Deciding to enlist in the United States military is a serious choice, but a bit different than applying for most other types of employment in non-military professions. The military does not accept every individual interested in enlisting. Those interested in serving their country must meet qualifications set forth by federal law and regulations set forth by each of the United States military branches.
Specific qualifications apply to the military profession that do not apply to civilian jobs. For example, the courts/Congress have held that Title VII of the Civil Rights Act of 1964 – which prescribes that everyone is treated equally in the eyes of the law with regard to civilian employment, is not applicable to the military profession.
The qualifications for enlistment in the armed forces are noted below.
- Minimum Age Requirements – 18 years old, although 17 is permitted, with parental consent.
- Maximum Age Requirements – this varies by the branch of the military for new enlistees but may be adjusted for compensating skills/experience/education.
- Army – 35
- Navy – 34
- Air Force – 39
- Marines – 28
- Citizenship – must be a U.S. citizen or be a legal permanent resident (Green Card Holder) physically living in the U.S.
- Physical requirements (i.e., height and weight restrictions) – which historically has been shown to be the primary cause of why individuals cannot enlist immediately.
- Medical requirements – certain medical conditions may disqualify applicants; see the MEPS info page.
- Credit History requirements – applicants with unpaid debt or poor credit, may find their security clearance eligibility reduced or eliminated.
- Drug History – any current, past, or potential drug abuse history is disqualifying.
- Criminal History – this is a more complex issue and discussed below.
How can an Arrest Hurt your Military Career?
First, it is imperative to note that in the six branches of the United States Military (Coast Guard, Marines, Navy, Air Force, Army, Coast Guard, & Army National Guard), each sets forth their own set of moral character requirements. Military recruits face a screening process known as the Moral Character Screening of Credit & Criminal Background.
The standards process is designed for discerning which of the potential enlistees may become serious disciplinary issues or harm a mission or military member.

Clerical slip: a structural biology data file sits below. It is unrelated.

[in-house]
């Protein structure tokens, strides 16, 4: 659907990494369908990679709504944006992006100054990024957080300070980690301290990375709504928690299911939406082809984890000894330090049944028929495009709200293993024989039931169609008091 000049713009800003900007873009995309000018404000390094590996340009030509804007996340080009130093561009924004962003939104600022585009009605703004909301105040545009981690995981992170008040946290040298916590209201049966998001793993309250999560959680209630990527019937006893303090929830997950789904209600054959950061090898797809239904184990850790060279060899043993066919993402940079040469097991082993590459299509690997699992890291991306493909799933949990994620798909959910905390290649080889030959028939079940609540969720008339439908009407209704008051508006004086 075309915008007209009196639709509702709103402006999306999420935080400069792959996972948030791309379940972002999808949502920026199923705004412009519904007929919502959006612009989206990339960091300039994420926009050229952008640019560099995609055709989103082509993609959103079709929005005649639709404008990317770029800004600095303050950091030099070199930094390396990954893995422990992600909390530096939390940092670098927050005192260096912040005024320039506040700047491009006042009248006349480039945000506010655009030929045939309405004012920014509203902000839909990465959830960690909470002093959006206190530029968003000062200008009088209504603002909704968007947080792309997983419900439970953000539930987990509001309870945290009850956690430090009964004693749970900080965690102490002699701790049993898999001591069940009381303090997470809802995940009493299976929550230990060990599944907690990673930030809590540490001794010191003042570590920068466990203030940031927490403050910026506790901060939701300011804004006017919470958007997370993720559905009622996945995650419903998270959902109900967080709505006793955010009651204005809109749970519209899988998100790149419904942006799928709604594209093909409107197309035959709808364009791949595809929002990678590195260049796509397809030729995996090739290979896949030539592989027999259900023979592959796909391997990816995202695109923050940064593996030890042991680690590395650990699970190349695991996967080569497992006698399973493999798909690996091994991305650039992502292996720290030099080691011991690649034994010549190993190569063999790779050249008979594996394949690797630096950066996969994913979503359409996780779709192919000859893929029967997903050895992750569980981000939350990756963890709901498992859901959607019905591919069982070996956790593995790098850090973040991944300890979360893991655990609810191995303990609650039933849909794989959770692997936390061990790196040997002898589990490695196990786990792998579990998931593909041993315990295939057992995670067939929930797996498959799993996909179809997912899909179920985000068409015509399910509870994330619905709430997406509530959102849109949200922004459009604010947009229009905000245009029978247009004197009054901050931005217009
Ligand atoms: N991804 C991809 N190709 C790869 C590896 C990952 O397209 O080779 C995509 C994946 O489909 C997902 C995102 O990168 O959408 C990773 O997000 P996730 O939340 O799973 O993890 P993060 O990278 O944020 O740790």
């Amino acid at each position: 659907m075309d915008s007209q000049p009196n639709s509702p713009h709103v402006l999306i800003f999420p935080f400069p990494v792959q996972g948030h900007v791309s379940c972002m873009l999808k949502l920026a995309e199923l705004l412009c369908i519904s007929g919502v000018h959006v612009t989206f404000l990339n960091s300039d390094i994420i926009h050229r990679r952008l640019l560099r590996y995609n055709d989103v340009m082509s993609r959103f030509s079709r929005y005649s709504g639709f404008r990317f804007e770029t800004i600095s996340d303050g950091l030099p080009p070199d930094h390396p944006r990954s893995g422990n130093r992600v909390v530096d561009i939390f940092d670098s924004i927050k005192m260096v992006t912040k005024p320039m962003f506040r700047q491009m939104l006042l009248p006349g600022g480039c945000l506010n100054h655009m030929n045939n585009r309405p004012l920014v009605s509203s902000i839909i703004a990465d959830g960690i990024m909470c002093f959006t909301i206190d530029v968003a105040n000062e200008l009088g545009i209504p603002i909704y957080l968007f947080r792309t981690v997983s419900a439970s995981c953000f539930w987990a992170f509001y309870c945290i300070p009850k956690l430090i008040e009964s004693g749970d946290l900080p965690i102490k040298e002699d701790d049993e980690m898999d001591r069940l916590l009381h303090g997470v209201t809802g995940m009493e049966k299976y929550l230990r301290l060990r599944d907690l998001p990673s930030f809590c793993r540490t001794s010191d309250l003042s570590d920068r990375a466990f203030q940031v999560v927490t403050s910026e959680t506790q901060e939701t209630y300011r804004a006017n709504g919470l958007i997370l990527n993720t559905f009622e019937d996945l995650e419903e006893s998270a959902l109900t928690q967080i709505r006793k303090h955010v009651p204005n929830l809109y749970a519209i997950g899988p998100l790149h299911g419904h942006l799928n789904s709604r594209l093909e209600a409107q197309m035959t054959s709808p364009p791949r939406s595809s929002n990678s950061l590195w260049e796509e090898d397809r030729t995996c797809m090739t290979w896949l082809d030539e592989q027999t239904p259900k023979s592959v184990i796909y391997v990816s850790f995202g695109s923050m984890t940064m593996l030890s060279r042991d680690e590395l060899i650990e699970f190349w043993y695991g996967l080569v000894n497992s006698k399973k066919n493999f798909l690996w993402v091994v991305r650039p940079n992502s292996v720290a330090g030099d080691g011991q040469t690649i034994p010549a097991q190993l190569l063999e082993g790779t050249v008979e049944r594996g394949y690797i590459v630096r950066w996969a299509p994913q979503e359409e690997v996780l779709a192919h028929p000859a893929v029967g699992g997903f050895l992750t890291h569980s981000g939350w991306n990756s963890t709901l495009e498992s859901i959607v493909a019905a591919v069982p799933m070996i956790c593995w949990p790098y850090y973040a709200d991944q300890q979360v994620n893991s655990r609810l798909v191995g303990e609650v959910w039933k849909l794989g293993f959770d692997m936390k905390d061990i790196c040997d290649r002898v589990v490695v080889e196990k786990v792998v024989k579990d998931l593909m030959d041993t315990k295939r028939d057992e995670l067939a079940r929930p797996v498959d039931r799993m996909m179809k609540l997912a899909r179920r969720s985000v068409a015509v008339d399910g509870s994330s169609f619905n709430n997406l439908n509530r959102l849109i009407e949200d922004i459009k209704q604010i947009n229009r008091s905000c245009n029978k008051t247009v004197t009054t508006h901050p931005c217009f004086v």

This intense screening process includes the review of –
- Adverse criminal records
- Adjudication records from juvenile agencies, and
- Applicable credit issues, if any.
It is noted that this screening process is quite rigorous and ofttimes includes long-detailed interviews and investigations, based on the severity of the offense. And note, you are required by federal law to disclose any past arrests or charges in accordance with Title 32, Chapter V, Section 571.3(c)(2)(i) of the Code of Federal Regulations.
This title denotes that any applicant applying to the military is required to disclose any criminal cases and juvenile records that are open, finalized, sealed, or expunged. And while this requirement may differ under state law, the failure to be honest by choosing NOT to disclose this information places you in a precarious position of violating federal law.
If you have a criminal record and would like to enlist in the military, you must obtain a Criminal Record Waiver. If you would like professional help obtaining this waiver, it is a prudent idea to speak a military defense lawyer, because, fortunately, possessing a criminal record does not automatically prohibit you from military service.
According to Section 571.3, the military can choose to offer waivers on certain offensesat its discretion. However, note that a criminal record waiver is not mandated if the applicant has been arrested but not charged, or if the pending charges were dismissed without a guilty finding.
Overall, these criminal waivers are used for –
- Minor Traffic Offenses – where fines were >$100
- Minor Non-Traffic Offenses – for those with 3+ convictions, etc.
- Juvenile Offenses – all cases – expunged or otherwise must be disclosed or face a federal offense.
- Misdemeanor Offenses – must be disclosed if cited, held, arrested, or pled to lowered charge, etc.
Those individuals who wish to enlist in the military but have a felony offense in their background face the most significant challenge. The reality is that the military has its own definition of what a felony is, which, unfortunately, may differ from the state in which the offense has occurred.
Note, though, that the following situations are the most challenging to overcome in terms of criminal record waivers – unless there are unusual circumstances that surround the event –
- A felony conviction as an adult.
- A juvenile felony conviction that involved violence.
- The sale of illegal drugs.
- Anyone barred from carrying a firearm due to a domestic violence misdemeanor conviction.
- Most sexual offenses.
The military has the authority to reduce a felony or approve a waiver to create an individual’s path to enlistment seamless. The military employs several analytics techniques and factors when determining the approval or denial of a criminal record waiver request – but once denied, there is no process to appeal its decision.
As such, it is critical for you to know what you are doing when you decide to enlist in any one of the six branches of the armed forces – and this is best accomplished with the professional legal help of a military defense lawyer.
Choosing to serve your country should not be your last resort profession, as the nature of the work is competitive and requires professionalism.